Rating (3 out of 5 cute coffees)
Overall, a very cute look at the beginnings of a relationship and opening up to another person ("monster").
Review: This is a book of poetry; or, more specifically, one poem by Jason Reynolds. It is a letter from himself to other dreamers about dreams, achievements, goals, and the journey to becoming yourself. A beautifully worded, heartfelt, passionate poem about Jason's ideas about life and the pursuit of happiness.
This book may only have been one poem, but it was such a powerful poem. It is a poem about how we can fail to achieve our dreams over and over, but our passion can never be squelched. We will continue to seek out ways to fulfill our goals, that we may stray from our path from time to time, but we will always find our way back. This is also a poem about the burdens of our dreams, the weight and pressure they place on our shoulders, and learning to hold them up and hold them sacred.
Review: This book was a series of essays by Mindy Kaling about her life, observations, and opinions. There were sections on her life before fame, during The Office, her friends, stardom, relationships, and adulthood. All of them have her unapologetic humour and panache. Honestly, the book (and audiobook) felt like I was having a sit-down conversation with Mindy. Every essay was authentic, unflinchingly funny, and eye opening. I especially loved the behind the scenes stories about the set of The Office, and what it was like to be one of the only female writers.
Mindy Kaling's humour is so relatable and on point. Her comments on being "chubby" and just accepting it, after years of shame, were compelling. I have heard the comment "You would be so pretty if you just lost some weight" (like, what?), and her confusion and saying "thank you", as though it were a compliment (but in the moment not knowing what else to say) was spot on how I felt.
***Spoiler for the Shadow of the Fox Trilogy*** **********************************************
Review: Yumeko, Tatsumi, Okame, Reika, and Daisuke are on a mission to stop the evil Genno from using the Great Kami Dragon's wish to take over the world. Sure, Tatsumi and the Oni, Hakaimono, are sharing one body and their souls have become entwined, sure they are going to have to take on both the demons of Jigoku as well as the shadow clan. At this point, this ragtag bunch has faced so much and triumphed, what could stop them?
This is one of the best found family narratives I have read. The characters are expressive, diverse, and they clearly care deeply for one another. This novel will break your heart a few times, but it will also make you laugh, smile, and appreciate the amazing world building that went into creating this stunningly epic final installment.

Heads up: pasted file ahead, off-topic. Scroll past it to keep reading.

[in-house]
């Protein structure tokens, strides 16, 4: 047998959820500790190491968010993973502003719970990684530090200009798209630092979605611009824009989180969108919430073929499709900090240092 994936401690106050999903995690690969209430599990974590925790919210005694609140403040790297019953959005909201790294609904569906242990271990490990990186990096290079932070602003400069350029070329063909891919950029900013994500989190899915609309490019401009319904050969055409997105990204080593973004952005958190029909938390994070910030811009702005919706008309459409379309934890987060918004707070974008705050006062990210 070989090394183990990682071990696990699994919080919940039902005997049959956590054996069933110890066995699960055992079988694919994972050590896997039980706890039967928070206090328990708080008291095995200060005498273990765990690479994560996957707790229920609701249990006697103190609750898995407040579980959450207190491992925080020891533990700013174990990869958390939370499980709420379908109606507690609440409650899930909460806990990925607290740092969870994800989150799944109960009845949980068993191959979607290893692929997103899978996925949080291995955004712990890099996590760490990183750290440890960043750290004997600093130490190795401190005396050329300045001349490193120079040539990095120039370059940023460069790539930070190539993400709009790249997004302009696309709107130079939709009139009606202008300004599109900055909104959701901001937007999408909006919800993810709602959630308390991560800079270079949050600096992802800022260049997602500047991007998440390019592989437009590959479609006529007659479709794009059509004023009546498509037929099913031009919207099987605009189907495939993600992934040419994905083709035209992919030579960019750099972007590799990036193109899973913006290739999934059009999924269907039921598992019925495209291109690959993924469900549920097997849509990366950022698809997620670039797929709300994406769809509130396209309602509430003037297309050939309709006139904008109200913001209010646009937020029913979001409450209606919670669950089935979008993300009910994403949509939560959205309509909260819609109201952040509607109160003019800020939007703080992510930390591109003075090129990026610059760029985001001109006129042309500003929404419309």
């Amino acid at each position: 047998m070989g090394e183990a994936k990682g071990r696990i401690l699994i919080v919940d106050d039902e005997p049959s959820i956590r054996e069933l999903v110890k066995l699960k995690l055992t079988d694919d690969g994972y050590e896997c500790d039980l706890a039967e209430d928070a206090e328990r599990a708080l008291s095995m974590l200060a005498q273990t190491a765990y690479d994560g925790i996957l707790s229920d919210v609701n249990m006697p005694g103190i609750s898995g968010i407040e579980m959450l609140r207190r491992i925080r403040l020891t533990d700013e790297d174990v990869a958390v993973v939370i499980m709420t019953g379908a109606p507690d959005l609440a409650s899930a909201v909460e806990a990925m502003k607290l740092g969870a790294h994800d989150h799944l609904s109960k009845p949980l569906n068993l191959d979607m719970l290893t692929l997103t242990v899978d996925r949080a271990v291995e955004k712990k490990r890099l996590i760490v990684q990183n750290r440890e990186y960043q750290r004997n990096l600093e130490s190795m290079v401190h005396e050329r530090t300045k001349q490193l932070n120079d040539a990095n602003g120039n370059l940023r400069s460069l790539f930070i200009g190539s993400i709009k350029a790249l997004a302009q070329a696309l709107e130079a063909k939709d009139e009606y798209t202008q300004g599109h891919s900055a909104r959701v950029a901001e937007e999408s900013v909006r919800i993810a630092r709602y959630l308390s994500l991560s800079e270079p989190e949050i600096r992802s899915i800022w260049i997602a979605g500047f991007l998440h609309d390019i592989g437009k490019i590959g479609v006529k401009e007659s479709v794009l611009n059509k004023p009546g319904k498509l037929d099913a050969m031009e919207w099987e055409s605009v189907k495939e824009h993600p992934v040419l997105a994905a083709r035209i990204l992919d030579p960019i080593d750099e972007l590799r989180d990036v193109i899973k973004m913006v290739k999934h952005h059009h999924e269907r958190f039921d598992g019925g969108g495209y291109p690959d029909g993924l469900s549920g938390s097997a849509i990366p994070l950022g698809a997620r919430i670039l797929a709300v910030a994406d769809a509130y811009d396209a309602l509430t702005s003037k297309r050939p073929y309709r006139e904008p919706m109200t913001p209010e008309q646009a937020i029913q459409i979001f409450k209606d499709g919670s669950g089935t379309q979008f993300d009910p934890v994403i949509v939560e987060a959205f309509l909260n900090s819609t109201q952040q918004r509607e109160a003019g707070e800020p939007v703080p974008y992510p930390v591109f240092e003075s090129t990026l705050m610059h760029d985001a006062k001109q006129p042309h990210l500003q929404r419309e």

Review: Simon and Baz are at the end of their story, or at the beginning of their "happily-ever-after." But, what does that really mean for a young man who has lost his magic and is now half dragon, or a mage/vampire hybrid? How do you transition from enemies to boyfriends, when you have never been good at expressing emotions? Easy, you go on an American road trip, on a holiday to visit an old friend.
This book started out a little slow for me and there were parts I felt just did not click. However, I loved being back in this world. I love the magic system, 'normals' providing magick for mages by creating well known phrases/song lyrics. The added element of having to reshape their magical learning to include American colloquialisms was genius, since their British phrases and lyrics are not as popular in the States. Baz had a hard time switching over, while Penelope adjusted quickly.
*****Spoilers for The Gentleman's Guide to***** ****************Vice & Virtue*******************
Review: Monty and Percy are still in Santorini, a month after their declarations of love. Monty has agreed to take things slow with the virginal Percy, but is starting to become impatient. Felicity decides to help him by making their place empty of pirates and setting some ambiance for the special occasion.
This was an adorably neurotic little novella. Monty is still his posh, insecure, and a little bit selfish self. He is working on his sobriety and his trusting Percy, while also working on becoming someone worthy of Percy. It is such an endearing and believable look at first love and the start of a relationship, after a long term friendship. Each step is new for both Monty and Percy, and both are worried they are going to screw things up.